auction toronto

What to do at a live auction in Toronto

If there was ever a time when extraordinary extremity awareness is key, it would be during a live auction at the A.H. Wilkens warehouse on Queen East. In retrospect, then the two large coffees I guzzled before a recent morning auction was one of my poorer choices of late, as was my nonchalance about hurling my arms back in an occasional voracious stretch. I think I just provoked a discussion of imposing a minimum age limit on these sorts of events (to keep out the punks who can't keep still, and whatnot).

Indeed, I was certainly out of place at A.H. Wilkens' first antique estate auction of November. While the rest of the kids were at IKEA, I was sharing space with the 50+ year-olds who came armed with notes (written-out, no less!), ready to make some incredible buys. I, naively, thought I was right on par. I had perused the pictures and descriptions of items that would be for sale beforehand online, I skimmed the list of general auction need-to-knows, and came equipped with both an extra pen and an additional cup of coffee. I was going to nab some awesome one-of-a-kinds for my apartment at a great price.

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My dream faltered, however, and I left empty handed. While some astute buyers went home with treasures such as a German cookbook dated 1777 for $120, a collection of four carved Inuit birds for an incredible $90, and the walnut Art Deco chair for which, sadly, I had already planned a space, I had nothing. Well, that's not exactly true; I did leave with a lot of sentences starting with "Damn, I should have...", a type of hindsight which, in the spirit of great salvage hunting, I will now pass on. Just you wait, next fabulous estate auction, I'm coming prepared, and I will conquer.

Here are some things to keep in mind if heading to your first Toronto auction:

The final bid isn't the final price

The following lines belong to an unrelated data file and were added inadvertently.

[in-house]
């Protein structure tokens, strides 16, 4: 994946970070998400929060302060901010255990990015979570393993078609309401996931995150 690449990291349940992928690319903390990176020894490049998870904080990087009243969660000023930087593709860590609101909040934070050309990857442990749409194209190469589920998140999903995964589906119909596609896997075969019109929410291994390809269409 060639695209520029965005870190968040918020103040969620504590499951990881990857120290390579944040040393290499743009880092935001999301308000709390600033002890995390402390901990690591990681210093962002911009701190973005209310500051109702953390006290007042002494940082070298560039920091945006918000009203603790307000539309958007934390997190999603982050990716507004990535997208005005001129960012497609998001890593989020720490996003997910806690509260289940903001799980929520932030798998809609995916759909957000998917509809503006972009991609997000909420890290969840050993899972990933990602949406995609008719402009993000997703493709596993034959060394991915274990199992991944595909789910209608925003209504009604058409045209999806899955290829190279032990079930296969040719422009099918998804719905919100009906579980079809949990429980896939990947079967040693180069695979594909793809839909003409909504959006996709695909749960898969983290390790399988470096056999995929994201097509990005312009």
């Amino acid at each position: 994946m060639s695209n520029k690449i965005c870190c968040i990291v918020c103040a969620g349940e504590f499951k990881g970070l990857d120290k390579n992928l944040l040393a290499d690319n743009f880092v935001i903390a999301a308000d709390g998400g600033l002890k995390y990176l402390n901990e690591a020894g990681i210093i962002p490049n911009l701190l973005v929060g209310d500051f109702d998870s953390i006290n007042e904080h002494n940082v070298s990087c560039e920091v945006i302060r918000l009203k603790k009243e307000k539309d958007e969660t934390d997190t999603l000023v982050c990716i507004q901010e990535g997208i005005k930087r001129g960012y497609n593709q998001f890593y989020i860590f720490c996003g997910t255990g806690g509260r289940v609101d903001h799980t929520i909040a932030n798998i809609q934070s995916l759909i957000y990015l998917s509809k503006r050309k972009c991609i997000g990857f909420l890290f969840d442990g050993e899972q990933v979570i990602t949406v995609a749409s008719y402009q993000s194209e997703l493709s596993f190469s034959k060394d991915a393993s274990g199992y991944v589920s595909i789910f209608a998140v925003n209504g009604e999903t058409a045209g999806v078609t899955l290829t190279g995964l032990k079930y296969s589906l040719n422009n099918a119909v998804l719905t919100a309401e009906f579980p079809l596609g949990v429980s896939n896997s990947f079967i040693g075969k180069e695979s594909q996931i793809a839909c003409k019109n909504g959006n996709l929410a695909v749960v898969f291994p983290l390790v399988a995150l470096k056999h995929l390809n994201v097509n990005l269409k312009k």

That should be in bold, italicized, and double underlined. While I sat dopey-eyed at the prospect of bidding on a 14K, 24g white gold Omega watch starting at $250, I kept forgetting about the additional costs that would be tacked on after purchase. A buyer's premium of 17% is added to each sale, as well as 13% tax. That's 30%! The final bid for the watch was $475, but the buyer will end up spending over $600. You better be able to do some quick math in your head, or else determine how much you're willing to spend ahead of time.

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Attend a preview

I thought my Internet research was enough perusal--not so! (This lazy generation and their online shopping, eh?) I should have known that some items, especially furniture, would look totally different in person. The other advantage of attending a preview, which is usually held the day and/or a few hours before a live auction, is that you may be able to speak with staff to garner how much interest there has been in a particular piece, allowing you to better prepare for your bid. That and making nice with the auctioneer. Hey, whatever helps, right?

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Know your manners

Unlike many country auctions, people in this city take these things seriously. I've stumbled upon a few Muskoka auctions where auctioneers will toss plates in the air as a form of display. Needless to say, you won't find that in Toronto (where I actually witnessed a man hiss at a couple who were taking too loudly). Come prepared, and only consult with the bean counter in your life quietly or outside of the room. Oh, and keep caffeine to a minimum (see "punks who can't keep still," above).

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Request a list ahead of time

This point is two-fold. One, you'll know the order in which items will be auctioned off. I sat twiddling my thumbs for hours, literally, waiting for the lot to move past antique figurines. (Sorry, Royal Doulton; you just aren't my thing.) If you know your items of interest are later down the line, you can afford to trickle in a little past the start. Also, by requesting a list ahead of time you'll be able to do some research into what it means to see "David Gilhooly," allowing you to determine if it's worth it to invest in a piece.

Be aware

When it's down to two bidders, the slightest nod confirms a bid. (Bad news for the perpetually agreeable.) Eye contact is also key, as I witnessed many bidders think they had won a sale, only to realize the auctioneer was actually looking at someone else when later requesting their paddle number. Needless to say, any unnecessary gesture in the auction room is a no-no, especially since (at most auctions) everything is final sale.

auction toronto

Photos by Natta Summerky


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